Over time I had carried it into my Orbital Gateway, (found here) where I had used it to scatter in line all of the metal platforms. It was also used to shape all of the big, vacuum like cables that are the kernel of the vision of that project. In that Gateway environment I had implemented some improvements into my initial spline Blueprint too. Things like being able to per instance basis pick different static mesh and different material to go onto the spline. It was a solution battle tested and as such I wanted to reuse it here.
I went in Blender and I made an initial tube that I kept higher in poly than I usually do (as in with extra edge loops). Using Unreal 5 now, unlike back in my previous projects that were Unreal 4, here I could afford higher polycount with the knowledge that all of my blocked out pieces will end up being Nanite meshes.
That tube I put into the spline Blueprint. Over the course of a few days I slowly build up bundles of large roots. Those were blockout so if any when taking a turn in the world were looked lowpoly, or any surface got distorted, it didn’t matter. I wanted to block them out directly in UE5 but I still had in mind exporting the resulted meshes back into Blender in order to polish the visual slightly and UV map them by the end.
It’s good to mention that I’ve not implemented control over the thickness of my splines on per spline point basis. As such I could not select a middle point of a root and scale it up to give it thickness. Instead I exported my uniformly thick roots from Unreal.
First step to do that was to Merge Actors by selecting the spline - opening “Merge Actors” from the Tools submenu - hitting “Merge Actors” (you can see that in the image below).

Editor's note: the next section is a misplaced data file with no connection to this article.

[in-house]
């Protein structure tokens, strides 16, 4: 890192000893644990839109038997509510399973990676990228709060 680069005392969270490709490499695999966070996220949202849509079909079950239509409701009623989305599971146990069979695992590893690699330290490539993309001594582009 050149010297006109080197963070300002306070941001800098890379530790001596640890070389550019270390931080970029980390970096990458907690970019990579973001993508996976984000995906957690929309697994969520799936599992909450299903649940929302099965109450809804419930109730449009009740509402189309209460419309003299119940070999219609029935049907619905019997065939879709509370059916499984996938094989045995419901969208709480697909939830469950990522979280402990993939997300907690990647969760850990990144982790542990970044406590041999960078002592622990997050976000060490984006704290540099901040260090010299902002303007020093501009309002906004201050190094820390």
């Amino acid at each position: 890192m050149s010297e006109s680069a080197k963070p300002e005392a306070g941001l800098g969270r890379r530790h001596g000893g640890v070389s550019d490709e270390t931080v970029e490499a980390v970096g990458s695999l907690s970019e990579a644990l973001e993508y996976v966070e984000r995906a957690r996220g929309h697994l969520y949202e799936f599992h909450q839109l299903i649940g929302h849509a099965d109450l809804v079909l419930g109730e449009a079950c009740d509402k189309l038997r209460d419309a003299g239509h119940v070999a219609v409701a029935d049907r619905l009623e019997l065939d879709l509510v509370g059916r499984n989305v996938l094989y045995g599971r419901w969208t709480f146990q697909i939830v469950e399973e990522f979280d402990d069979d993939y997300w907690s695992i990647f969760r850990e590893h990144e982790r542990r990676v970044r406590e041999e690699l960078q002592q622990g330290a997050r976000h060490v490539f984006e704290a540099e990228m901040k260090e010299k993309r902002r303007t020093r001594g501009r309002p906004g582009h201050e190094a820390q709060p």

That would ask me a location to save the spline as a static mesh under the Project Directory. I then navigate to it in the Content Browser, right click on its icon and go to - Asset Actions - Export. That allows me to save the resulting mesh outside of UE5 as an *.fbx. I open that in Blender and I do my thickness scale up polish, UV polish, and subdivision to make it even smoother Nanite mesh. I import that back into UE5 and I replace the original spline blueprints.
In the paint over from Sophie the roots were incredibly large and impressive. I slowly build up mine to be large too. But I knew I will probably keep them smaller than her concept. I took that decision with the idea of keeping the focal point to be the orb. I thought that if I introduced roots that were very, very thick, they would draw viewers attention. Also I though that if indeed they were that big, I would need to figure out some set dressings and props to put on their surface, as to not leave them too bare, empty, boring and lacking detail.
Filling up the Empty Parts
With those roots looked at, we could take one step back and see the build up of set dressings in one corner of the environment. That way you could get a better perception of how all of the described details and props added up to build up the picture.
Image above shows a dirty looking Zbrush sculpt I made. It looks not that amazing in the Zbrush render, but once placed in the world with a tiling ground dirt material, to match the floors already there, it helped hide the 90 degrees I mentioned some time ago.
I then polished and revamped the pillars (image above). I wanted to give them better shape and texture. Something more realistic and intricate than the first draft. I also added pottery.
Here we can see the influence of the roots. I textured them using tiling materials from Megascans that I mixed in my own way using triplanar mapping in my UE5 shader. There is also a slight jump with me introducing some foliage and flower pods, but we will go into describing that process in the next post.
In this post we saw the scene fill up with props, dressings and more detail. We looked at using Blueprints spline systems for blocking out roots directly in UE5.
There was, however more going on during, and immediately after everything seen above. It was experiment and struggle with color that persisted for a little while.
I attempted different color combinations where the roots flower blooms would light up the scene in blues, purples, reds, oranges. The orb would carry on that color in its fresnel too. Experimenting and switching between those colors went on for a while and then I got some ideas and help from another friend, just the way Sophie helped and inspired me with the roots.
Next up we will look at that and how that influenced changing the orb in the middle for something else.